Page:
Foraging exposes organisms to rewarding and aversive events, providing a selective advantage for maximizing the former while minimizing the latter. Honey bees (Apis mellifera) associate environmental stimuli with appetitive or aversive experiences, forming preferences for scents, locations, and visual cues. Preference formation is influenced by inter-individual variation in sensitivity to rewarding and aversive stimuli, which can be modulated by pharmacological manipulation of biogenic amines. We propose that foraging experiences act on biogenic amine pathways to induce enduring changes to stimulus responsiveness. To simulate varied foraging conditions, freely-moving bees were housed in cages where feeders offered combinations of sucrose solution, floral scents, and aversive electric shock. Transient effects were excluded by providing bees with neutral conditions for three days prior to all subsequent assays. Sucrose responsiveness was reduced in bees that had foraged for scented rather than unscented sucrose under benign conditions. This was not the case under aversive foraging conditions, suggesting an adaptive tuning process which maximizes preference for high quality, non-aversive floral sites. Foraging conditions also influenced antennal lobe octopamine and serotonin, neuromodulators involved in stimulus responsiveness and foraging site evaluation. Our results suggest that individuals’ foraging experiences durably modify neurochemistry and shape future foraging behaviour.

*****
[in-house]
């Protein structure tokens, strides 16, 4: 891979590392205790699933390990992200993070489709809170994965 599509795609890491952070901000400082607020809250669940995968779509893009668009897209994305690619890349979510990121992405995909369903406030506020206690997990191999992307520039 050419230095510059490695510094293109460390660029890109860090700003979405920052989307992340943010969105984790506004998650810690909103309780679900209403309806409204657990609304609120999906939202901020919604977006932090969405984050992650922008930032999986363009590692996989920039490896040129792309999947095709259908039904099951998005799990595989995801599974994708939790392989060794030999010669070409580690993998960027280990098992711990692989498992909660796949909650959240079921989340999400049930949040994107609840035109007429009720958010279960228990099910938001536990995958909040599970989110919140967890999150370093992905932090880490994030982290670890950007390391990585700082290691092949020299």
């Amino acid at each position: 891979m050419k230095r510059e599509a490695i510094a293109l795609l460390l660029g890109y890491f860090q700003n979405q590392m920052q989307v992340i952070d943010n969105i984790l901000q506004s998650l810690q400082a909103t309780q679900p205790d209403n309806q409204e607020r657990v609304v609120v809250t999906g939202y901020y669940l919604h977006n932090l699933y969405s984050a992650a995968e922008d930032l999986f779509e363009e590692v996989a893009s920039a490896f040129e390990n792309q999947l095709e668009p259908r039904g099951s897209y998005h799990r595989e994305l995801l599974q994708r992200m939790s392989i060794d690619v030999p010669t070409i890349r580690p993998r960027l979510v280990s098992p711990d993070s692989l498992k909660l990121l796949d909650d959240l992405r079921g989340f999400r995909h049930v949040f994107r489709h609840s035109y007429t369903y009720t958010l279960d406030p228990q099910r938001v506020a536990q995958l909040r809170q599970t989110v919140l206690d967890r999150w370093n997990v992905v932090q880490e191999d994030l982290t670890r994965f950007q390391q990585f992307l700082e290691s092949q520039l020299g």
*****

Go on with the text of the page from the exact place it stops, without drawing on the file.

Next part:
ASJC Scopus subject areas